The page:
|Place-name:||Bank, St. Brydesbank|
|Suggested Meaning :||St. Brigid’s Bank|
|First element:||dedication to ‘St. Brigid of Kildare’|
|Second element:||bank, embankment|
|Blaeu Coila (1654):||Brydsbanck|
|OS Name Books (1855-57):||No Entry|
|Location:||Ordnance Survey (1937-1961)|
|Sanctisbridisbank (1562) , Sanct Brydis Bankis (1580), St. Brydsbank (1633,1657), Brydsbanck (1654), Bank (1679)|
The early form of St. Brydesbank indicates a dedication to St. Bride, better known as St. Brigid of Kildare, one of the patron saints of Ireland. There are many dedications to her throughout Scotland, several of which take the form of Kilbride or Kirkbride. Closer to home is St. Bride’s Church in the neighbouring parish of Sanquhar and St. Bride’s Well in the parish of Coylton.
Also shown on the Blaeu Coila Provincia in the parish of New Cumnock is Bryds Burn close to the boundary with the parish of Kirkconnel. This may also be a St. Bride’s dedication and its location at the boundary of the ‘church of St. Connel‘, may be siginificant.
James B. Johnston in his ‘Place-Names of Scotland’ uses the presence of St. Bride’s Bank to support his suggestion that the place-name Cumnock is derived from Gaelic cuman ‘shrine’.
It should be noted that the patron saint of the original parish of Cumnock is St. Conval.
In following the fortunes (or misfortunes) of a branch the Gemmill in the 17th century the name St. Brydesbank is observed to undergo the transformation from St. Brydsbanck to Bank.
In 1633 Margaret Campbell, the widow of Patrick Gemmell and their son John Gemmill are in St. Brydesbank. John Gemmill’s name then appears in the Sasine Records of 1657 along with that of his son Patrick. During the late 17th century, Sir George Campbell of Cessnock, a leading Covenanter, owned many lands in the parish of New Cumnock including St. Brydesbank. He would later forfeit these lands (temporarily) for encouraging his tenants, including “John Gemmill in Bank, and Patrick Gemmill” to join the Covenanting rebellion against the Government forces in July 1679 at the Battles of Drumclog and Bothwell Bridge. The following year John Gemmill was killed at the Battle of Airdsmoss and when parishioners of New Cumnock were interrogated in 1684 the following testimony –
‘William Craufurd in Brockloch, present, upon oath, of the age of 40 yeires or therby, maried, depones that he adds onlie to the roll givne up be the minister anent the persones whoe frequents not the ordinances the following persones, viz. Hew McRea in Bank, his wyff and familie, John McRea their and his familie. Depones that the said John and Hew MCreas have ilk ane of them ane child unbaptised; depones he knowes ane Joanet McMichall in Bank, a fugatives relict, whose husband was killed att Airs Mosse; (Signed) Willem Crafourd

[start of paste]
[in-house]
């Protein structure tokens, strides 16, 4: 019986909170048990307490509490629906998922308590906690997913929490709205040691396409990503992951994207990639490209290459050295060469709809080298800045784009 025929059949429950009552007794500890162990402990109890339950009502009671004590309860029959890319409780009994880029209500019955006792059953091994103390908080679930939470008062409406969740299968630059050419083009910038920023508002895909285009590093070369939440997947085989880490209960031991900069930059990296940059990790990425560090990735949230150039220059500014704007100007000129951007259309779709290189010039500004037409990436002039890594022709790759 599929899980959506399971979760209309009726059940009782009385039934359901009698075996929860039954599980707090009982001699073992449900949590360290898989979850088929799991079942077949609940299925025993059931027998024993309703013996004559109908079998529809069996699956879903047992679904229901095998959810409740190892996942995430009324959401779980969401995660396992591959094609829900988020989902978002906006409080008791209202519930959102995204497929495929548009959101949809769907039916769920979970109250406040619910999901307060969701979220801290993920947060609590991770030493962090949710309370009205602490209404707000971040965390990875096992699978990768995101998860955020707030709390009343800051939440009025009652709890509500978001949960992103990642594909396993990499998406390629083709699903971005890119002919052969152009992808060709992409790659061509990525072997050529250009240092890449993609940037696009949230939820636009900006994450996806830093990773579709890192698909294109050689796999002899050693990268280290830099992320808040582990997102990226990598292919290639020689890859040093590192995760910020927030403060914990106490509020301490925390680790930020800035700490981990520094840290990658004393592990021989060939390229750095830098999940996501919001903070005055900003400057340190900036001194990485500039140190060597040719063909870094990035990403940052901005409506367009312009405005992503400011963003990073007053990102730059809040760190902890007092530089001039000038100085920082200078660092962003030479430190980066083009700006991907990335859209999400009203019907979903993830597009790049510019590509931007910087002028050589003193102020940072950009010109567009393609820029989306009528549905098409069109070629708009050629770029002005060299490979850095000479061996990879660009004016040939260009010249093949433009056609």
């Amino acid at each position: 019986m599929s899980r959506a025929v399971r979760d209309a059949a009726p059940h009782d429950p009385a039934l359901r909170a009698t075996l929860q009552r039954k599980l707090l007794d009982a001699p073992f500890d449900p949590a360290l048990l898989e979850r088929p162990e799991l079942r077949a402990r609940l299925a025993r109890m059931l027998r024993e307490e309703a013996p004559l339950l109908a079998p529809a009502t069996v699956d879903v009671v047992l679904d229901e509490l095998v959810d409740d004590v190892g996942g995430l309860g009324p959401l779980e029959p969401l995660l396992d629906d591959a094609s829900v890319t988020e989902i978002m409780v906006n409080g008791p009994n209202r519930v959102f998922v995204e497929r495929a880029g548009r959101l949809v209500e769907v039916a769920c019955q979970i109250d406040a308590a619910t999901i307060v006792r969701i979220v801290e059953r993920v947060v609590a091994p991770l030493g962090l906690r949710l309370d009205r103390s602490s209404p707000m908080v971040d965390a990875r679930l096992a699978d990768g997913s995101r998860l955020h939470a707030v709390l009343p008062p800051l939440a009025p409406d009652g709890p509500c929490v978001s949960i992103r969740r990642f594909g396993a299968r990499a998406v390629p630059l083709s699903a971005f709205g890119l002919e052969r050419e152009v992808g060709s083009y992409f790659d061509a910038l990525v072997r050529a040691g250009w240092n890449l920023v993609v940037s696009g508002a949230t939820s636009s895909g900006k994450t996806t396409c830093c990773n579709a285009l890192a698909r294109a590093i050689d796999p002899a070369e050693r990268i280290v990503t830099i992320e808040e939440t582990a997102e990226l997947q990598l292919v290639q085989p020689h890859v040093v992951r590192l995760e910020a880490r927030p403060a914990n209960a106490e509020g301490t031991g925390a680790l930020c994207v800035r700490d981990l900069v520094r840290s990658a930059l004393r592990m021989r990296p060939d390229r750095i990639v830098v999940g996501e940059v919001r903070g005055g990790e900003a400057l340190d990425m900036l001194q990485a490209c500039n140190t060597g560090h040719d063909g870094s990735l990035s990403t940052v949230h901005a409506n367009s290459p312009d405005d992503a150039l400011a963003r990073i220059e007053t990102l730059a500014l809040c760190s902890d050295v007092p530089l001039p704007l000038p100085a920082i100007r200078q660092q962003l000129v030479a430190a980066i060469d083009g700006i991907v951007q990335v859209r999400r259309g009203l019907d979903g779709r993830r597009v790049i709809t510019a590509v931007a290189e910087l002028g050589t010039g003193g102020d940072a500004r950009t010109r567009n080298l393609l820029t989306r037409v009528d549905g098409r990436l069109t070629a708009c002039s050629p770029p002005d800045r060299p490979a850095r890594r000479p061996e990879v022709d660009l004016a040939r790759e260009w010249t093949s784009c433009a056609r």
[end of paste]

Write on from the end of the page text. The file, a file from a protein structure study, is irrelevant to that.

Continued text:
The name St. Brydesbank and Brydsbanck dissappear from later records and the shortened name of Bank became established.
In the late 18th century the lands of Bank, Blackcraig and Dunside were inherited by the Hyslop family. Although their attemptsto establish the New Cumnock Iron Works at Bank in the mid 19th century failed. the Bank Coal Company (and its successors), formed in 1860, became a major force in developing the New Cumnock Coalfield through until 1945 when the industry was nationalised. New homes were required to house the workforces including the miners rows at Craigbank, just to the south west of the Hyslop’s grand Bank House.
The Ordnance Survey Name Books (1855-57) entry from the Banks read –
Craigbank: Six rows of well built cottages erected by the Nithsdale Iron Cofor the accommodation of their work people, they are now chiefly untenanted,owing to the Iron Works being idle.
Bank Glen Inn: A large two Story house, on the road from Cumnock to Dalmellington. It was an Inn at the time the Iron Works were in operation, but still bears the name, although a private dwelling It belongs to the Trustees of Whitfield Watson
Bank Cottages: A row of Cottages on the public road, from New Cumnock to Dalmellington.
Bank House: A good two storey high house the residence of the proprietor John Hyslop Esq.
The community at Bank Glen expanded and the Bank Cottages were soon neighboured by the Bank School and the Bank Free Church. The rise in the road at Bank Glen maybe the original may be the original bank, i.e the topgraphical feature in the name of St. Brydesbank.
| Saints in Scottish Place-Names, St. Bride’s Bank, Registrum magni sigilli (1562)|
| Charter (1633) see Appendix|
| Sasine Registers|
| Blaeu Colia Provincia (1654)|
| Interrogations of Parishioners|
|By Permission of National Library of Scotland|
|Map 1 |Blaeu (1645) |Brydesbanck|
|Map 2 |Blaeu (1645) | Bryds Burn|
|Map 3 | OS (1892-1960) | Bank|